Space Technology 4/Champollion would have landed on Tempel 1 and
drilled beneath the surface.

NASA administrators decided to favor Deep Impact because it was focused
solely on science and fit into existing budget plans, said Doug Isbell,
a NASA spokesman in Washington, D.C.

Copyright 1999 The Associated Press.

From Doug J Keenan <>

Hi Benny,

In the July 8th CCNet Digest item on the desertification of the 
Sahara, it says that copies of the original paper can be obtained
from Harvey Liefert at AGU. The paper is now available directly on
the web at the following addresses (in HTML and PDF formats,

I had a look at it. The paper is not really about the 4K BP event:
the event is mentioned only briefly, and none of the main work on the
event is cited.

The paper is about the permanent shift in Saharan climate and
vegetation that occurred about 6000 years ago. The paper presents
good evidence that atmosphere-vegetation feedbacks can greatly
amplify other climate forcings. The (external) climate forcing
considered is orbitally-modulated insolation; in principal, though,
it might also be a comet, volcano, etc. (assuming other aspects of
the climate system permitted multiple equilibria).

Doug Keenan


From Timo Niroma <>

Dear Benny,
Dear Michael,

Michael Paine wrote that a Canadian webpage did not contain any
craters of a size larger than some meters during the last 50,000
years. Here is a list of the last 7,000 years of craters exceeding
50m. Theoretically, the list cannot be complete, given that a new
crater is found every few years even in this category. Practically
the list can't be complete because there are many craters whose age
has not yet been determined. And last but not least, my list was
compiled in 1997, so there may be later identifications to add
yo this list. Please do so, if you know of any new discovery.

I looked at the Canadian website. It was under construction, it even
changed during the period I looked at it.

So the list of craters dating from the last 7000 years is as follows:

Mache (or Macha) (Russia) 7000BP or 5000BC 300m
Henbury (Australia) 5000BP or 3000BC 157m
Boxhole (Australia) 5000BP or 3000BC 170m
Campo del Cielo (Argentina) 4000BP or 2000BC 50m
Rio Cuarto (Argentina) 4000BP or 2000BC several in a row, the
    greatest 4.5 km
Kaalijarvi (Estonia) 4000BP or 2000BC 110m
Wabar (Saudi-Arabia) most probably AD, 100m

We can see that during the late Holocene the Rio Cuarto crater(s) are
by far the greatest (known). It may be one of the causative agents to
the happenings in 2000-2500 BC.

Timo Niroma

PS. Look at the great heap 5000-4000 years ago.


From INSCiGHT, 8 July

8 July 1999, 5 pm PST

DNA on the Rocks
By Lone Frank

Scientists say they have, for the first time, extracted DNA from
ancient ice core samples in northern Greenland. The success may usher
in a worldwide hunt for ancient microbes trapped in ice.

A team led by evolutionary biologist Peter Arctander of Copenhagen
University used the polymerase chain reaction (PCR) to amplify
fragments of well-characterized genes in ice cores dated to 2000 and
4000 years ago. After sequencing the recovered fragments, they compared
them to known sequences in a database and found that the ice cores held
the remains of a surprising diversity of life forms: at least 57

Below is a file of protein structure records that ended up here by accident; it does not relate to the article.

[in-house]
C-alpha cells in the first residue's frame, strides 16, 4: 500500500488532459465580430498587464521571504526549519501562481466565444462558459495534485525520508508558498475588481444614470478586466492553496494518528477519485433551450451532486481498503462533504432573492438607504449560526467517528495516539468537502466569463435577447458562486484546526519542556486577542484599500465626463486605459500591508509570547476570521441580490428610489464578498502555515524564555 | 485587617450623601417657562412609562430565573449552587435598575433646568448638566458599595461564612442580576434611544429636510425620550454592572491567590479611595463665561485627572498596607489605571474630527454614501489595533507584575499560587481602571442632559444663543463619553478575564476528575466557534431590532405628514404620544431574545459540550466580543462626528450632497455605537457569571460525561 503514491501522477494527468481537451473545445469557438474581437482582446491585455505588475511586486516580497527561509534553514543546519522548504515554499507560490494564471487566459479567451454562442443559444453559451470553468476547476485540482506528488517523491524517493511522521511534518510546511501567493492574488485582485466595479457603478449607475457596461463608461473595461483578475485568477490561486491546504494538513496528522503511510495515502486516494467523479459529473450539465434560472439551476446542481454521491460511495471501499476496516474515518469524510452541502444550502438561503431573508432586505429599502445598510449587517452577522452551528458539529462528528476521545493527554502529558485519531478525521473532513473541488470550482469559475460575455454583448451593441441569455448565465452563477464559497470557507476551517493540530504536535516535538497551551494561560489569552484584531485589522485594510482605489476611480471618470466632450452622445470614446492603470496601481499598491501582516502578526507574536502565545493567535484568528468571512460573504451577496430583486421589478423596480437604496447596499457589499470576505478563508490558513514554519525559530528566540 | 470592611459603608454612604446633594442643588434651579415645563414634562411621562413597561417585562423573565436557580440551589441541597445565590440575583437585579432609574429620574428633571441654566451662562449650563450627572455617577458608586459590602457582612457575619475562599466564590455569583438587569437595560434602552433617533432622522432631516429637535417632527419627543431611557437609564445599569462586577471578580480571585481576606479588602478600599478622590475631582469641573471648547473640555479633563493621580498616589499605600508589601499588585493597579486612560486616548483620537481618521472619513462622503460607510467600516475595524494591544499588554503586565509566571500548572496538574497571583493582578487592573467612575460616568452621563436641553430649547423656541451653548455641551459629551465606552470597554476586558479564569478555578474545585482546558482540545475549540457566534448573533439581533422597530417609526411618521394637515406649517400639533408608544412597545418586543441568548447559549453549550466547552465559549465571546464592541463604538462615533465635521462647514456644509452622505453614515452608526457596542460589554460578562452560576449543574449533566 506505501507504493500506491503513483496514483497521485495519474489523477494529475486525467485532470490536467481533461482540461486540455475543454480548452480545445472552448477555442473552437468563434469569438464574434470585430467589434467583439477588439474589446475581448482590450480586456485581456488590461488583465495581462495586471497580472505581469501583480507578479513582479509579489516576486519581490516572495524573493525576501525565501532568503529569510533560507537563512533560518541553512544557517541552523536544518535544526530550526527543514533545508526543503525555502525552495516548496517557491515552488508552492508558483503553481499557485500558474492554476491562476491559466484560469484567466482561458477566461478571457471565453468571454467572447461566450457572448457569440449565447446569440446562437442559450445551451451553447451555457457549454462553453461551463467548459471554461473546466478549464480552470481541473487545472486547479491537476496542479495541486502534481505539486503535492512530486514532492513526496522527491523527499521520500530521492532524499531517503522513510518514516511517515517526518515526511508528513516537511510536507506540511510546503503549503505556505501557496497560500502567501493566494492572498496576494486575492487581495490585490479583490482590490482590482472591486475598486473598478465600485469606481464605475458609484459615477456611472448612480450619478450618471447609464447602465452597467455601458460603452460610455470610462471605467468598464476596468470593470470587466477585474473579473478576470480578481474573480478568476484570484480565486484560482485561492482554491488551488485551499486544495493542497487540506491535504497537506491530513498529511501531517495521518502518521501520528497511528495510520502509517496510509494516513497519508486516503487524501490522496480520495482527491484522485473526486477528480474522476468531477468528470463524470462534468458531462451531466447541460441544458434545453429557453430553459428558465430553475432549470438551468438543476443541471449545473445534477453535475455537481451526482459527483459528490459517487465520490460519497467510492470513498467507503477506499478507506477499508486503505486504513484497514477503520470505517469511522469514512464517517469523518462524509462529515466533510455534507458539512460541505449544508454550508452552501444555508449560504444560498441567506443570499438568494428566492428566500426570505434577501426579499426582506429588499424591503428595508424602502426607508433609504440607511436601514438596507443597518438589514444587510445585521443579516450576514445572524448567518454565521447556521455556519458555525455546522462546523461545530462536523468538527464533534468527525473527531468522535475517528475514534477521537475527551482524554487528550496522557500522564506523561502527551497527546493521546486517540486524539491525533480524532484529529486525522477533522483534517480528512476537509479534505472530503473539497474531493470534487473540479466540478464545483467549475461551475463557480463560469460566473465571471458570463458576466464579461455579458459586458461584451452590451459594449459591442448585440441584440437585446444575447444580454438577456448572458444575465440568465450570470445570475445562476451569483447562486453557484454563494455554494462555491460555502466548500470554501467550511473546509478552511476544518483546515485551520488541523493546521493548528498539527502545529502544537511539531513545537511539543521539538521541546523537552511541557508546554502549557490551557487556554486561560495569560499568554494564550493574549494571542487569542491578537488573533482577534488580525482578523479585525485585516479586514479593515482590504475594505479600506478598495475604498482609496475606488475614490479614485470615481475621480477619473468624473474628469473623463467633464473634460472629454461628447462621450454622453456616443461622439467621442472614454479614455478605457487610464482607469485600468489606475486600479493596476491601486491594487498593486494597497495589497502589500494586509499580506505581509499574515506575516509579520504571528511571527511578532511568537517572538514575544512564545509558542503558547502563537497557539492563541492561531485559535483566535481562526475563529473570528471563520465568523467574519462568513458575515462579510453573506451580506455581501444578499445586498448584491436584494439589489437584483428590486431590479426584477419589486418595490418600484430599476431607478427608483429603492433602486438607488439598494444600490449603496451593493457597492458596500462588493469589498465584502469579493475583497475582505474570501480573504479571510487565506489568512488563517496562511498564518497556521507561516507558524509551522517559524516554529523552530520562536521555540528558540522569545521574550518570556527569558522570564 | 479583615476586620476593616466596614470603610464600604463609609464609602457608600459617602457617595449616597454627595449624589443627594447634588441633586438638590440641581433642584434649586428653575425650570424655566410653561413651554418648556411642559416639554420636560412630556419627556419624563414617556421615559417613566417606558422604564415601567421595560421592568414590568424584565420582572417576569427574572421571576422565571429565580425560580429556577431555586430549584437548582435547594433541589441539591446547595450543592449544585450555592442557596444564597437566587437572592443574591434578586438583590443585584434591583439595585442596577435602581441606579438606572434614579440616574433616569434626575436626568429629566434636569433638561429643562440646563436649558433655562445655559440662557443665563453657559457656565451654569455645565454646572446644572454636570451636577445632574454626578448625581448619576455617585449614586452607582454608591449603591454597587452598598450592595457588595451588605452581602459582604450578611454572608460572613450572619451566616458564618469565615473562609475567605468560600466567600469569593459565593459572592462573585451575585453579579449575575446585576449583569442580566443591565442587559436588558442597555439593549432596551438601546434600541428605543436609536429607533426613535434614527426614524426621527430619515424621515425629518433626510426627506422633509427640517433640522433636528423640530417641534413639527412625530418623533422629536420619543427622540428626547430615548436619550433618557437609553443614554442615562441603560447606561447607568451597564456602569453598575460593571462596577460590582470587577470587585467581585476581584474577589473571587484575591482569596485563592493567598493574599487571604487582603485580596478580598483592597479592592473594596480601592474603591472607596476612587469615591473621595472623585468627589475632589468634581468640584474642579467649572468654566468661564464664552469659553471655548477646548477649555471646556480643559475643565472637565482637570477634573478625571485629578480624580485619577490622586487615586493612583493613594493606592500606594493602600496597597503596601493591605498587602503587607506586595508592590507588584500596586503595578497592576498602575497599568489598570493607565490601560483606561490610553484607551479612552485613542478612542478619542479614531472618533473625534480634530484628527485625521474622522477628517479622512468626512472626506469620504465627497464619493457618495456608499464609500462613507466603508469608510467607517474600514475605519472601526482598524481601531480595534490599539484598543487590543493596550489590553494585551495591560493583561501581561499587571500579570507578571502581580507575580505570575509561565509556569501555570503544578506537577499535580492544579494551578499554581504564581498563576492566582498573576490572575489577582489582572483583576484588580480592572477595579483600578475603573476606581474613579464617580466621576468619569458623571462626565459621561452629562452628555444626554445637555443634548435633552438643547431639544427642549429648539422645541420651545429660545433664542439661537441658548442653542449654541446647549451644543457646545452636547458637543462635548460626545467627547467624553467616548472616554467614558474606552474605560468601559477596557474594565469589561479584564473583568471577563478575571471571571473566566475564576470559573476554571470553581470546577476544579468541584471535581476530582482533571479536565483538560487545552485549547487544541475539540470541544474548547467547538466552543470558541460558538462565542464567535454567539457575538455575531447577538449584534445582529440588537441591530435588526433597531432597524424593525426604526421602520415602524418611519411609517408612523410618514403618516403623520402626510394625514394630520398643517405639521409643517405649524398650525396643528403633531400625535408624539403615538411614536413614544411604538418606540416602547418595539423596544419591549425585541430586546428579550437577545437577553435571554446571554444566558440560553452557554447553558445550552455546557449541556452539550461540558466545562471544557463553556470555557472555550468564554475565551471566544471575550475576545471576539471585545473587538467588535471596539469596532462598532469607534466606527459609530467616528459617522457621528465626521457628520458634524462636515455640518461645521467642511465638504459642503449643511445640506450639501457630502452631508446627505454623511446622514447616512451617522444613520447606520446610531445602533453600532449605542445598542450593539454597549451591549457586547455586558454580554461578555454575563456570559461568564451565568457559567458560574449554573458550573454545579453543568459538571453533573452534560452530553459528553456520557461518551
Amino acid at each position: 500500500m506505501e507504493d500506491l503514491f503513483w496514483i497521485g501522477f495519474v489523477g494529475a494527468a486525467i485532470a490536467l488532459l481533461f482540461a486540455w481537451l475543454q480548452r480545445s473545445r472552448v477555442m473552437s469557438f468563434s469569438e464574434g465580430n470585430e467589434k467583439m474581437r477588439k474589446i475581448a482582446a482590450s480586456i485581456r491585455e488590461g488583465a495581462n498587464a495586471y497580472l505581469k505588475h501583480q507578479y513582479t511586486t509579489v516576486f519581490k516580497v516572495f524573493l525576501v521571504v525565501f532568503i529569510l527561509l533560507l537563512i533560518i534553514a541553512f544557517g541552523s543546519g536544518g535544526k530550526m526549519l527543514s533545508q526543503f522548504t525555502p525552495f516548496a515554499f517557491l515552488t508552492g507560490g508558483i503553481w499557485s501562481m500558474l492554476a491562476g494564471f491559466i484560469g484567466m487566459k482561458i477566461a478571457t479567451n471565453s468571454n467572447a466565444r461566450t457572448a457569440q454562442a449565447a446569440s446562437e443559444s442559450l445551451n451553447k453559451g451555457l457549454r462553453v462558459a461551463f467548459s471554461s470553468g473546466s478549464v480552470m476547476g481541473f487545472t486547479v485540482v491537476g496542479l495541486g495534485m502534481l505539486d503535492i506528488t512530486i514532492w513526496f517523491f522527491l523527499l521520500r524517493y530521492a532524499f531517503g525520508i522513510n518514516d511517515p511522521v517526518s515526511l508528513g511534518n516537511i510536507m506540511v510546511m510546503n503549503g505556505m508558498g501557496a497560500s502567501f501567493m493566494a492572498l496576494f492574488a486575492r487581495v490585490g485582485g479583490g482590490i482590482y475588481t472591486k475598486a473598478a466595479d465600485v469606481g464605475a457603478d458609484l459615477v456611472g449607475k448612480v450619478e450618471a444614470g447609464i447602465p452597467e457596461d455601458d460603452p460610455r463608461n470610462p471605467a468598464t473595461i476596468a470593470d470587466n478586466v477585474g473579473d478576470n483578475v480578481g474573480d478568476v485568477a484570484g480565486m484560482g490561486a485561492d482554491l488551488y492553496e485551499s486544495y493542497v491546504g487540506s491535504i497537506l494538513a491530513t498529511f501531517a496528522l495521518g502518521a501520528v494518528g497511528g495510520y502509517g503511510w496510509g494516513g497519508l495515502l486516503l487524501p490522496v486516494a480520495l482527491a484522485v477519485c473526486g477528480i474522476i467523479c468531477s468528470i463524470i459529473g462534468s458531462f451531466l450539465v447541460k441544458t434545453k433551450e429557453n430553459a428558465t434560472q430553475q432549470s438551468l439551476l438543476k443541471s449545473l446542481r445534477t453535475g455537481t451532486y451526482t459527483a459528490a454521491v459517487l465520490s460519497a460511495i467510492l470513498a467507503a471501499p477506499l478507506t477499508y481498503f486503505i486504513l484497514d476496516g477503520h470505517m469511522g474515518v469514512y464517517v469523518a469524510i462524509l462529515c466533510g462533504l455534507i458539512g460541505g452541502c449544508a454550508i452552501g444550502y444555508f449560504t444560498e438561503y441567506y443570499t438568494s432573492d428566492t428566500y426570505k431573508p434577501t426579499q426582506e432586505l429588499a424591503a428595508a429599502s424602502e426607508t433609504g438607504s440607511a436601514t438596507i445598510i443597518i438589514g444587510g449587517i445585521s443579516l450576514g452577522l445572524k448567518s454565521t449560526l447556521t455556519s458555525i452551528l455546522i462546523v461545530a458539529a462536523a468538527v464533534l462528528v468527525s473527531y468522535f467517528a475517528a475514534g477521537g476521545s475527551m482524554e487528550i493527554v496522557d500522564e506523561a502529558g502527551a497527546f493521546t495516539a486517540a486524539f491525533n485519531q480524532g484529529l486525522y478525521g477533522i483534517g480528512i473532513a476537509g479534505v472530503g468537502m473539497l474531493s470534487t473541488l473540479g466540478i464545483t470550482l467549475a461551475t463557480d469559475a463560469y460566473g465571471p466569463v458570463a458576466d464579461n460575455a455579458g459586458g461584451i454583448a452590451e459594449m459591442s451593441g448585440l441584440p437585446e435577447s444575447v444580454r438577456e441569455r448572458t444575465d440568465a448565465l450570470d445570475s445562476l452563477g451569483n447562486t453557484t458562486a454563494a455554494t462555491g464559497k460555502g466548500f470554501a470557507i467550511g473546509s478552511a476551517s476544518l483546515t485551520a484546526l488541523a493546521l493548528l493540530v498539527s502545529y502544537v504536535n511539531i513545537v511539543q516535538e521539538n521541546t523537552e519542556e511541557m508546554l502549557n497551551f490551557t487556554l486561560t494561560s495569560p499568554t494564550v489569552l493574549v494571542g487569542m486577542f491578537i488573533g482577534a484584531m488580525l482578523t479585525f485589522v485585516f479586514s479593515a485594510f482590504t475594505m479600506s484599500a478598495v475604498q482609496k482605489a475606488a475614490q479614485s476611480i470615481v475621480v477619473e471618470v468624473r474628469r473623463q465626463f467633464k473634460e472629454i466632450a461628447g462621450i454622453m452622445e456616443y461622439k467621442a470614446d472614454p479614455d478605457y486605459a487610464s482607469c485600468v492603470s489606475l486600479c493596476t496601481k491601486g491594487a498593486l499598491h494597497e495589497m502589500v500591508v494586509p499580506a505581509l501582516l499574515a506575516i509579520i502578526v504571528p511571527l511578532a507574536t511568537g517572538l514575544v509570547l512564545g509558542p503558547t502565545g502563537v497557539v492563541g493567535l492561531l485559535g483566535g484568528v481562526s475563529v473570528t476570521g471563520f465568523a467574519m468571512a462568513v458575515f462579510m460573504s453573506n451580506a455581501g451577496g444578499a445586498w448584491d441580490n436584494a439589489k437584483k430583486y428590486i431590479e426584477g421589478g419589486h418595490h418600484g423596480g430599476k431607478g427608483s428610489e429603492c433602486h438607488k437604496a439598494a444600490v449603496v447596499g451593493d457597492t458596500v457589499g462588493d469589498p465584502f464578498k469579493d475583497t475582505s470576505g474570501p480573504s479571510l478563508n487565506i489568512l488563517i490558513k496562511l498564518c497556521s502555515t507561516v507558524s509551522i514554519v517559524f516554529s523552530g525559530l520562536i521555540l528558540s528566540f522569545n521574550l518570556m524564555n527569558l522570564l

distinct organisms, including several types of fungi, algae, protists,
and a class of conifer, they report in the 6 July issue of Proceedings
of the National Academy of Sciences.

"No one expected such a variety of fungi to be present," says Andrea
Gargas of the University of Wisconsin, Madison, a specialist on fungal
DNA. "We have found samples trapped under glaciers that were only from
two different fungal groups," she says. "You always think of [that]
environment as a bit more sterile because it's so remote and because of
the lack of nutrients." And there's more to come, says Arctander: So
far they've only toted up the eukaryotic organisms -- those with
nuclei. The number of bacterial species, he says, should be far greater.

Previously, the study of ancient microbial life in ice cores was mostly
limited to the identification of plant pollen and spores, says
Arctander. But PCR has opened up a wealth of new possibilities.
Co-author Anders J. Hansen now plans to look at the DNA of plant
material in 6000-year-old Greenland ice, to see which plants were
available around the time the first humans are thought to have migrated
there from northern Canada. And his colleague Eske Willerslev plans to 
sample ice cores from Siberia, Canada, and Antarctica to compare
microbial life and find out how long DNA can stay intact.

DNA analysis will also enhance climate studies, says Henrik Brink
Clausen of The Niels Bohr Institute in Copenhagen. Adding biological
information to atmospheric data from ice cores, he says, "will provide
a much more accurate picture of climate and changes over time."

1999 The American Association for the Advancement of Science

[Extracted from INSCiGHT, Academic Press.]

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From Graham Richard Pointer <

Dear Dr Peiser,

I saw this on the Daily Telegraph site

Yours sincerely,
Graham Pointer.

Task force to study Asteroid threat

THE GOVERNMENT is considering what  can be done to prevent the "serious"
risk of earth being hit by an asteroid, it emerged today.

After a meeting with Liberal Democrat MP Lembit Opik, Science Minister Lord
Sainsbury has agreed to consider putting together a group of experts to
study the threat from "near earth objects".

"It produces in most people a fairly good giggle factor and people say it's
not an issue. But it is an issue," warned Lord Sainsbury. "It is one of
those issues which has a very low probability of happening.
We are talking about something that could happen, say once every 100,000
years, so I have got to say I don't stay awake at night worrying about it,"
Lord Sainsbury told BBC Radio 5 Live's Breakfast Show.

Claiming that someone was 750 times more  likely to die in an asteroid
impact than win the lottery this weekend, Mr Opik said: "There are at least
1,500 objects which could hit us and over time something
definitely will." He suggested a network of telescopes around the world to
see if anything was heading for Earth.

Copyright 1999, the Daily Telegraph

CCCMENU CCC for 1999